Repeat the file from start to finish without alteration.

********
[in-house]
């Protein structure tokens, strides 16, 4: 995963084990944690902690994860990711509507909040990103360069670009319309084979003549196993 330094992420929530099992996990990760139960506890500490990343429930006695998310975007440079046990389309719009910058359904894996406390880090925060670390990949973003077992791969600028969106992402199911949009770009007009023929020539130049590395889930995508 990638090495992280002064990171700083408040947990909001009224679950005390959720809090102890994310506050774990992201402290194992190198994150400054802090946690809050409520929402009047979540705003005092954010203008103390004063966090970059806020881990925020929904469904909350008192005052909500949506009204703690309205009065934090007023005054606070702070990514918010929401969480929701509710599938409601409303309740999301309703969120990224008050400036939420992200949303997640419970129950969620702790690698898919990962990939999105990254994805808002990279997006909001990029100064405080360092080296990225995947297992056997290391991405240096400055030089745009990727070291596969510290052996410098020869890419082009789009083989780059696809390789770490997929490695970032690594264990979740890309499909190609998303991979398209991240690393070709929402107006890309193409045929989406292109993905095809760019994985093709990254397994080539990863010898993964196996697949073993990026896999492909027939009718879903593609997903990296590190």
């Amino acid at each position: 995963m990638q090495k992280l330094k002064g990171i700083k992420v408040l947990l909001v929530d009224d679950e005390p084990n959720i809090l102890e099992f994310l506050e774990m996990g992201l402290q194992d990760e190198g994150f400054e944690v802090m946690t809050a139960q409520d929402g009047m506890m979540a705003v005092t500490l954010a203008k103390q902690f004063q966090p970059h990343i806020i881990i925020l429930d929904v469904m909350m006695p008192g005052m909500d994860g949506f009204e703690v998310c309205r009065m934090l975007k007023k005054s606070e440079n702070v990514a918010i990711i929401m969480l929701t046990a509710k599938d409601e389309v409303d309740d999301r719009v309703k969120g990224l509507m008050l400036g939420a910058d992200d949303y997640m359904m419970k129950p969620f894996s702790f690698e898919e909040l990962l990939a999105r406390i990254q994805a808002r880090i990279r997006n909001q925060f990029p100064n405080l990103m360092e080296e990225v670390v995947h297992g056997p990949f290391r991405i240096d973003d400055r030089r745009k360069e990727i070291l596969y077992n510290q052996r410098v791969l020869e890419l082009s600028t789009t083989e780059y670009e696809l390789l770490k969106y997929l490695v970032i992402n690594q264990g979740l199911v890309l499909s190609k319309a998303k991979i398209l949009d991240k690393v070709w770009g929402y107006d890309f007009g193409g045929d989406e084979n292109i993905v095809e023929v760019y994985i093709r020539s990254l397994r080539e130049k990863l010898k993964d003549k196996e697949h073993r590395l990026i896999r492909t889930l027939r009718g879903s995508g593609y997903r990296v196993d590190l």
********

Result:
[in-house]
């Protein structure tokens, strides 16, 4: 995963084990944690902690994860990711509507909040990103360069670009319309084979003549196993 330094992420929530099992996990990760139960506890500490990343429930006695998310975007440079046990389309719009910058359904894996406390880090925060670390990949973003077992791969600028969106992402199911949009770009007009023929020539130049590395889930995508 990638090495992280002064990171700083408040947990909001009224679950005390959720809090102890994310506050774990992201402290194992190198994150400054802090946690809050409520929402009047979540705003005092954010203008103390004063966090970059806020881990925020929904469904909350008192005052909500949506009204703690309205009065934090007023005054606070702070990514918010929401969480929701509710599938409601409303309740999301309703969120990224008050400036939420992200949303997640419970129950969620702790690698898919990962990939999105990254994805808002990279997006909001990029100064405080360092080296990225995947297992056997290391991405240096400055030089745009990727070291596969510290052996410098020869890419082009789009083989780059696809390789770490997929490695970032690594264990979740890309499909190609998303991979398209991240690393070709929402107006890309193409045929989406292109993905095809760019994985093709990254397994080539990863010898993964196996697949073993990026896999492909027939009718879903593609997903990296590190």
């Amino acid at each position: 995963m990638q090495k992280l330094k002064g990171i700083k992420v408040l947990l909001v929530d009224d679950e005390p084990n959720i809090l102890e099992f994310l506050e774990m996990g992201l402290q194992d990760e190198g994150f400054e944690v802090m946690t809050a139960q409520d929402g009047m506890m979540a705003v005092t500490l954010a203008k103390q902690f004063q966090p970059h990343i806020i881990i925020l429930d929904v469904m909350m006695p008192g005052m909500d994860g949506f009204e703690v998310c309205r009065m934090l975007k007023k005054s606070e440079n702070v990514a918010i990711i929401m969480l929701t046990a509710k599938d409601e389309v409303d309740d999301r719009v309703k969120g990224l509507m008050l400036g939420a910058d992200d949303y997640m359904m419970k129950p969620f894996s702790f690698e898919e909040l990962l990939a999105r406390i990254q994805a808002r880090i990279r997006n909001q925060f990029p100064n405080l990103m360092e080296e990225v670390v995947h297992g056997p990949f290391r991405i240096d973003d400055r030089r745009k360069e990727i070291l596969y077992n510290q052996r410098v791969l020869e890419l082009s600028t789009t083989e780059y670009e696809l390789l770490k969106y997929l490695v970032i992402n690594q264990g979740l199911v890309l499909s190609k319309a998303k991979i398209l949009d991240k690393v070709w770009g929402y107006d890309f007009g193409g045929d989406e084979n292109i993905v095809e023929v760019y994985i093709r020539s990254l397994r080539e130049k990863l010898k993964d003549k196996e697949h073993r590395l990026i896999r492909t889930l027939r009718g879903s995508g593609y997903r990296v196993d590190l």